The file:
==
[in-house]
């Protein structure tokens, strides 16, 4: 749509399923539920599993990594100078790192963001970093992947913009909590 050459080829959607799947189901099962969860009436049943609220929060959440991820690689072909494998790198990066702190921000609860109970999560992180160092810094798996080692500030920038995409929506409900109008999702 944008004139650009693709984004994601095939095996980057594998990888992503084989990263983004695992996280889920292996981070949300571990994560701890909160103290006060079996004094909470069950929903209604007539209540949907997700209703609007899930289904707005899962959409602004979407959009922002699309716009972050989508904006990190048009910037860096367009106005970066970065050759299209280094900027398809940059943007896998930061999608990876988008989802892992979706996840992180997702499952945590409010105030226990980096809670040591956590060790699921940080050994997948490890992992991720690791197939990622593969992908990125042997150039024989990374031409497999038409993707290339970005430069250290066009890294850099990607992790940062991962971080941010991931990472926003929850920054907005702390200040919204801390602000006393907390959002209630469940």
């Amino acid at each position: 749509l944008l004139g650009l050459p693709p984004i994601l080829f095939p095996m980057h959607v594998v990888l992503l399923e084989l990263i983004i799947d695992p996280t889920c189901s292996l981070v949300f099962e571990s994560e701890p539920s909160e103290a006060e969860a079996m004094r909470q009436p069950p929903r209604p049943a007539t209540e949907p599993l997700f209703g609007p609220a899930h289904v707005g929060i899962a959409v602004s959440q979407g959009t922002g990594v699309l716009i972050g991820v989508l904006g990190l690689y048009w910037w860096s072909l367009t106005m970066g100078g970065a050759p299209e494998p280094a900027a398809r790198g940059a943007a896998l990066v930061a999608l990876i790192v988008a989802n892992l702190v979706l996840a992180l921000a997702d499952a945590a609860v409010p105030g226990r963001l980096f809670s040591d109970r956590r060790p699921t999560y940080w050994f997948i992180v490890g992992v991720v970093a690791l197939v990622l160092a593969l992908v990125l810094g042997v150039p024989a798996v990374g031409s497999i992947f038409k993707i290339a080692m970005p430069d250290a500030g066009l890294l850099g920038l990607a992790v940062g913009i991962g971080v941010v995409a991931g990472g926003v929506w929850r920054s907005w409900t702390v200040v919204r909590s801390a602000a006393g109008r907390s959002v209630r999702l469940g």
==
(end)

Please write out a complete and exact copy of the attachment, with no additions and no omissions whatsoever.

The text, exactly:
[in-house]
């Protein structure tokens, strides 16, 4: 749509399923539920599993990594100078790192963001970093992947913009909590 050459080829959607799947189901099962969860009436049943609220929060959440991820690689072909494998790198990066702190921000609860109970999560992180160092810094798996080692500030920038995409929506409900109008999702 944008004139650009693709984004994601095939095996980057594998990888992503084989990263983004695992996280889920292996981070949300571990994560701890909160103290006060079996004094909470069950929903209604007539209540949907997700209703609007899930289904707005899962959409602004979407959009922002699309716009972050989508904006990190048009910037860096367009106005970066970065050759299209280094900027398809940059943007896998930061999608990876988008989802892992979706996840992180997702499952945590409010105030226990980096809670040591956590060790699921940080050994997948490890992992991720690791197939990622593969992908990125042997150039024989990374031409497999038409993707290339970005430069250290066009890294850099990607992790940062991962971080941010991931990472926003929850920054907005702390200040919204801390602000006393907390959002209630469940």
């Amino acid at each position: 749509l944008l004139g650009l050459p693709p984004i994601l080829f095939p095996m980057h959607v594998v990888l992503l399923e084989l990263i983004i799947d695992p996280t889920c189901s292996l981070v949300f099962e571990s994560e701890p539920s909160e103290a006060e969860a079996m004094r909470q009436p069950p929903r209604p049943a007539t209540e949907p599993l997700f209703g609007p609220a899930h289904v707005g929060i899962a959409v602004s959440q979407g959009t922002g990594v699309l716009i972050g991820v989508l904006g990190l690689y048009w910037w860096s072909l367009t106005m970066g100078g970065a050759p299209e494998p280094a900027a398809r790198g940059a943007a896998l990066v930061a999608l990876i790192v988008a989802n892992l702190v979706l996840a992180l921000a997702d499952a945590a609860v409010p105030g226990r963001l980096f809670s040591d109970r956590r060790p699921t999560y940080w050994f997948i992180v490890g992992v991720v970093a690791l197939v990622l160092a593969l992908v990125l810094g042997v150039p024989a798996v990374g031409s497999i992947f038409k993707i290339a080692m970005p430069d250290a500030g066009l890294l850099g920038l990607a992790v940062g913009i991962g971080v941010v995409a991931g990472g926003v929506w929850r920054s907005w409900t702390v200040v919204r909590s801390a602000a006393g109008r907390s959002v209630r999702l469940g």